Suddenly the Shadow Fell
Surrounded by Silence
At the end of the day, when we were marched from the ghetto to the railway station, I was unprepared for what I experienced out on the main street. It was lined with people, several dozen of whom were members of the Arrow Cross and were laughing and clapping loudly, showing their happiness that the Jews were being taken away and yelling insulting, derogatory remarks. Perhaps they were already thinking how wonderful it would be the next morning to loot our abandoned houses. Behind them, hundreds of people stood silently, which was painfully disturbing. Up until then, I had thought better of most people in my hometown.
In central Hungary, there was no uprising against the Nazis or their collaborators, not like there was in Slovakia or Poland. Since the beginning of the 1920s, Hungarian society had been homogeneous, a regulated police state, and people probably didn’t dare to risk the wrath of those loudmouth antisemites. Even with that in mind, this behaviour was still a blow to us; their silence was a shock that has stayed with me all my life.
The next morning, we arrived in Debrecen, where the gendarmes were concentrating the Jewish people from the smaller ghettos before deporting them somewhere else by train. These larger ghettos were brickyards or similar establishments on the edges of the city; we were put into a hide-processing plant, a tannery that was worse than a brickyard would have been. Because the hides were processed by soaking them in bins of water until the hair fell off, the place had only outer walls; it didn’t have a roof because rain or snow was a welcome addition to the processing operation. For the Germans and their Hungarian associates, it was a good enough place to keep us in.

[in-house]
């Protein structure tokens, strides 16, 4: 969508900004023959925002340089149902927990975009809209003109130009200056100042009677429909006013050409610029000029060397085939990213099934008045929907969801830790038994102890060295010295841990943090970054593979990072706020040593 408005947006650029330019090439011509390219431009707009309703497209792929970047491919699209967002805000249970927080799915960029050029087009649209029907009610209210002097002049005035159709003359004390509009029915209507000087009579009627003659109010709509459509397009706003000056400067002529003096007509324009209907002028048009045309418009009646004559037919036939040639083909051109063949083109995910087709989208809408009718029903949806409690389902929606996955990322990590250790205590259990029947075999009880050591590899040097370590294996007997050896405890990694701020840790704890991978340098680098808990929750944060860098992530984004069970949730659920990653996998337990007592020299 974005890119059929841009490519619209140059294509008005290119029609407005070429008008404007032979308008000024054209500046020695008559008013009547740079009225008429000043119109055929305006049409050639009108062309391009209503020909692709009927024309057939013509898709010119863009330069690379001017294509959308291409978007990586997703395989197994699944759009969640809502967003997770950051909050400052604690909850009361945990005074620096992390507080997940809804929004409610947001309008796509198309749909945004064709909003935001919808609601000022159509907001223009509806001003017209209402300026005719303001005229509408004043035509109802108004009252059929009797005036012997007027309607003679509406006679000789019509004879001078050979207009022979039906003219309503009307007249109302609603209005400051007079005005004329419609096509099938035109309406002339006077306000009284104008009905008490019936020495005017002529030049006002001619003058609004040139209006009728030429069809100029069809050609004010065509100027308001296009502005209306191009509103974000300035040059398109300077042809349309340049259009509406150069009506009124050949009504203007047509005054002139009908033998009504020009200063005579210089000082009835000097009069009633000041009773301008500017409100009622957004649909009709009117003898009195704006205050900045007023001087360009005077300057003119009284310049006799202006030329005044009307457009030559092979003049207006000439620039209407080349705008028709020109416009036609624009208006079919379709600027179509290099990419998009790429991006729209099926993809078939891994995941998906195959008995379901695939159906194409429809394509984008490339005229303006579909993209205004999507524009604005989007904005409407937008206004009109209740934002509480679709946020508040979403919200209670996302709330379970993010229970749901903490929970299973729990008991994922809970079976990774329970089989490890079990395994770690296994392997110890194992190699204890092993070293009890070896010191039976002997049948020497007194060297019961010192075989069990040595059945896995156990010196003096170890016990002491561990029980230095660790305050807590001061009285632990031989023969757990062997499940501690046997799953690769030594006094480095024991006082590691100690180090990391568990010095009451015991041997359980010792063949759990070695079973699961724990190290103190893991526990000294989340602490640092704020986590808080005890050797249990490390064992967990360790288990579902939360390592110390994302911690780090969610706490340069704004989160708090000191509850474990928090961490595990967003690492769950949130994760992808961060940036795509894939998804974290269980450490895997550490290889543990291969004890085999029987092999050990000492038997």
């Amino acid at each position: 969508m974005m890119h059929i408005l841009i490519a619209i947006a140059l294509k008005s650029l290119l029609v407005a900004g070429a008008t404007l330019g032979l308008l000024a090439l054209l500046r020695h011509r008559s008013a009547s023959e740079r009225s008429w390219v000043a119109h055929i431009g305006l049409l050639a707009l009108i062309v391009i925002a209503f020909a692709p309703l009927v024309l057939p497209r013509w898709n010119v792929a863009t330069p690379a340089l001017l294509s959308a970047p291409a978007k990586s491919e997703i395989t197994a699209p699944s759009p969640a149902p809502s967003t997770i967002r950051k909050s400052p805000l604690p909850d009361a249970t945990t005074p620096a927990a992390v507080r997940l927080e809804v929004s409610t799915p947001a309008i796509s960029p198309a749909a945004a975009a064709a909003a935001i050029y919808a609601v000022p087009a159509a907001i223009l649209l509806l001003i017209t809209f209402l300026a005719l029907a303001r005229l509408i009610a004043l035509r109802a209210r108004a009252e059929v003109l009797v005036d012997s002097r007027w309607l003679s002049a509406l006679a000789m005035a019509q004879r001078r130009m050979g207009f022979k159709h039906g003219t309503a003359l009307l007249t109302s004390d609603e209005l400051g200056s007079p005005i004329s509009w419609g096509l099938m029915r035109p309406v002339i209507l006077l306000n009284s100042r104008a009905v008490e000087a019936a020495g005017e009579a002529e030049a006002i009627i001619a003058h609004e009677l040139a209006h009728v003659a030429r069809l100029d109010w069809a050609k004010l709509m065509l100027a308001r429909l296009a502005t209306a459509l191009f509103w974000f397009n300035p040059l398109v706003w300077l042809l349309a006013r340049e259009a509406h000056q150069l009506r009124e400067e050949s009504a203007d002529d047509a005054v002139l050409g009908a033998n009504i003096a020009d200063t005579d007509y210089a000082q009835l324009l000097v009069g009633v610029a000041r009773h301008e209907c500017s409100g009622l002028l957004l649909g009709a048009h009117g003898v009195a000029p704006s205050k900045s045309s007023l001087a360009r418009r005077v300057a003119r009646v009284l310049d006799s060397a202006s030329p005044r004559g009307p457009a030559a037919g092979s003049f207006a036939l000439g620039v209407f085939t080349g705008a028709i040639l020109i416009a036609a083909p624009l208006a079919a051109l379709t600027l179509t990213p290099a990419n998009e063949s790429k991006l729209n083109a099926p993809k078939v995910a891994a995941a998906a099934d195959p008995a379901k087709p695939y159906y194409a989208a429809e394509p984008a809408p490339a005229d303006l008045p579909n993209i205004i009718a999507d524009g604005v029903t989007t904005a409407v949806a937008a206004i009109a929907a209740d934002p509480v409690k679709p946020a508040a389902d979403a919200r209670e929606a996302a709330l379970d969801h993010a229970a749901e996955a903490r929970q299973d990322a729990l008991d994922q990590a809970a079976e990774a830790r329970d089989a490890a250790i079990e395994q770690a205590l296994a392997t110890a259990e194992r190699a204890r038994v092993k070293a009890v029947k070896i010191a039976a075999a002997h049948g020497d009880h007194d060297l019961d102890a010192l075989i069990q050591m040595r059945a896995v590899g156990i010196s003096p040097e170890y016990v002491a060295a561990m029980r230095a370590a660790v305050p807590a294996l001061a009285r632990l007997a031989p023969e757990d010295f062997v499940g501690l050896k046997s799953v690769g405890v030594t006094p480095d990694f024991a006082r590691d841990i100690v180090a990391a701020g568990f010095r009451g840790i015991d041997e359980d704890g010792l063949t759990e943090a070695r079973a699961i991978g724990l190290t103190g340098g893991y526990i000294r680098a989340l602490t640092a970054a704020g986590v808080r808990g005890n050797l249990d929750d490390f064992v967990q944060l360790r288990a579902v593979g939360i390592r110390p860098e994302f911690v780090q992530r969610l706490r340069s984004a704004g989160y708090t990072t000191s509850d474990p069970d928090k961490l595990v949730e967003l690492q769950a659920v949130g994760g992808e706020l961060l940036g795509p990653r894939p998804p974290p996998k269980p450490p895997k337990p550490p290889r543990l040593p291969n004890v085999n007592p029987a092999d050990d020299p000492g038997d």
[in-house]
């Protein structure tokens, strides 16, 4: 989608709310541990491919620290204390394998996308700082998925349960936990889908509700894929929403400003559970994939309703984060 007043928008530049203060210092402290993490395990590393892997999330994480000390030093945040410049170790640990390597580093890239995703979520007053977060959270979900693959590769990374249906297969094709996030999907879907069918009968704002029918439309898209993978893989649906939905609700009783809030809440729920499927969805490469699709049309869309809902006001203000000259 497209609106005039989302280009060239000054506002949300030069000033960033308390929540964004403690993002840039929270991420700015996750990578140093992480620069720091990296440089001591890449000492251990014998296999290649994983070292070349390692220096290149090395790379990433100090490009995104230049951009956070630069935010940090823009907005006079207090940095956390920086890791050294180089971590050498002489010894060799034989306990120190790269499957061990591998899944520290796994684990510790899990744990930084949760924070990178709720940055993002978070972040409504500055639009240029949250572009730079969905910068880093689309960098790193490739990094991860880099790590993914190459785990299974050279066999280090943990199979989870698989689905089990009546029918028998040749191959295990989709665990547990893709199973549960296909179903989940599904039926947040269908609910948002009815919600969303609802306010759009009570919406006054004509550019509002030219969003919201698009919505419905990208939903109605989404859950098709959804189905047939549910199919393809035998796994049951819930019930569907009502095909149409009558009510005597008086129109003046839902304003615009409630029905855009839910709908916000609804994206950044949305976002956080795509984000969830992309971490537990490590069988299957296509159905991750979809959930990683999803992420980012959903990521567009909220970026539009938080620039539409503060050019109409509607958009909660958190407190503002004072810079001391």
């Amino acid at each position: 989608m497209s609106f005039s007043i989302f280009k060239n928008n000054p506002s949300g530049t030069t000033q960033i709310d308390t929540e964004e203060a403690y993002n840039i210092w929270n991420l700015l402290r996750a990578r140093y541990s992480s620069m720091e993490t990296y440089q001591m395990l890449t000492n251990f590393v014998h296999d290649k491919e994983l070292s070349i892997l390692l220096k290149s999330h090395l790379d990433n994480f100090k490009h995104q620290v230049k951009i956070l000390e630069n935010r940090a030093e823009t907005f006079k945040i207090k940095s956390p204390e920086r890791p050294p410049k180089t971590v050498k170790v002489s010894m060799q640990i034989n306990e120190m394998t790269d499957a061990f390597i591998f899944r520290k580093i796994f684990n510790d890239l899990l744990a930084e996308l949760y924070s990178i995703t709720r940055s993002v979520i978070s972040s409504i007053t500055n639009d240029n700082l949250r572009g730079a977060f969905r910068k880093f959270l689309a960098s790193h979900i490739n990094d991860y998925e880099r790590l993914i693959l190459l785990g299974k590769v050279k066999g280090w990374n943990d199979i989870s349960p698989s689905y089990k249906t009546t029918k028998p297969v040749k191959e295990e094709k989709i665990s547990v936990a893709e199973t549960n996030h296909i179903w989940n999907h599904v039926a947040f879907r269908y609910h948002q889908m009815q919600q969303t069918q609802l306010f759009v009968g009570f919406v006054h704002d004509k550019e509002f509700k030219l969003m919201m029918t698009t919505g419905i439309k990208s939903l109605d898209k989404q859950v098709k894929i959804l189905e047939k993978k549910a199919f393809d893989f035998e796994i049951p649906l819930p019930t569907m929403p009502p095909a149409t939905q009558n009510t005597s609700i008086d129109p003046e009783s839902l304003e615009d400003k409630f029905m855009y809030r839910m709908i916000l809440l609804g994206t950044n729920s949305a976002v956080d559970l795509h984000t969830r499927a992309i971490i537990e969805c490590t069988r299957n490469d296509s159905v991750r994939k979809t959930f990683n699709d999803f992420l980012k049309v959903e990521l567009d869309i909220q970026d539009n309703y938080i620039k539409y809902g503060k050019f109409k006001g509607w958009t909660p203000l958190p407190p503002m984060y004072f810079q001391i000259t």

I cannot recall how many roofless buildings there were, but between three and five thousand people had been amassed. The one we were forced to stay in was so crowded that the five of us were only able to put down our belongings. At night, my grandmother and my little brothers crouched down on them, trying to sleep. My mother and I had to stand, planting our feet among them, leaning against each other to try and sleep or nap, whatever we could manage. On top of this inhumane compression, it started to rain on the first night and continued to rain steadily for two days and nights. We stood in mud, soaked to the skin.
In the daytime, we were permitted to roam within the enclosed area. I saw terribly sadistic gendarmes, strangers who had been brought in from other parts of the country to eliminate the possibility of leniency toward people they might know. They beat people, punishing them for even the slightest infraction. On the first day I saw one of the oldest people from my town, Louis Angyal, who was very hard of hearing, feeble and near-blind, walking with a white cane in the middle of the yard where freight cars stood with open doors. While he shuffled around in the yard, a guard yelled at him to stop, but since he didn’t hear, he kept walking. After the third yell, they grabbed him, beat him and hung him up by his wrists from the corners of one of the freight car’s doors. He lost consciousness within minutes and they didn’t even take him down. They left him there to show others what would happen to those who didn’t obey orders. They did this only because we were Jews.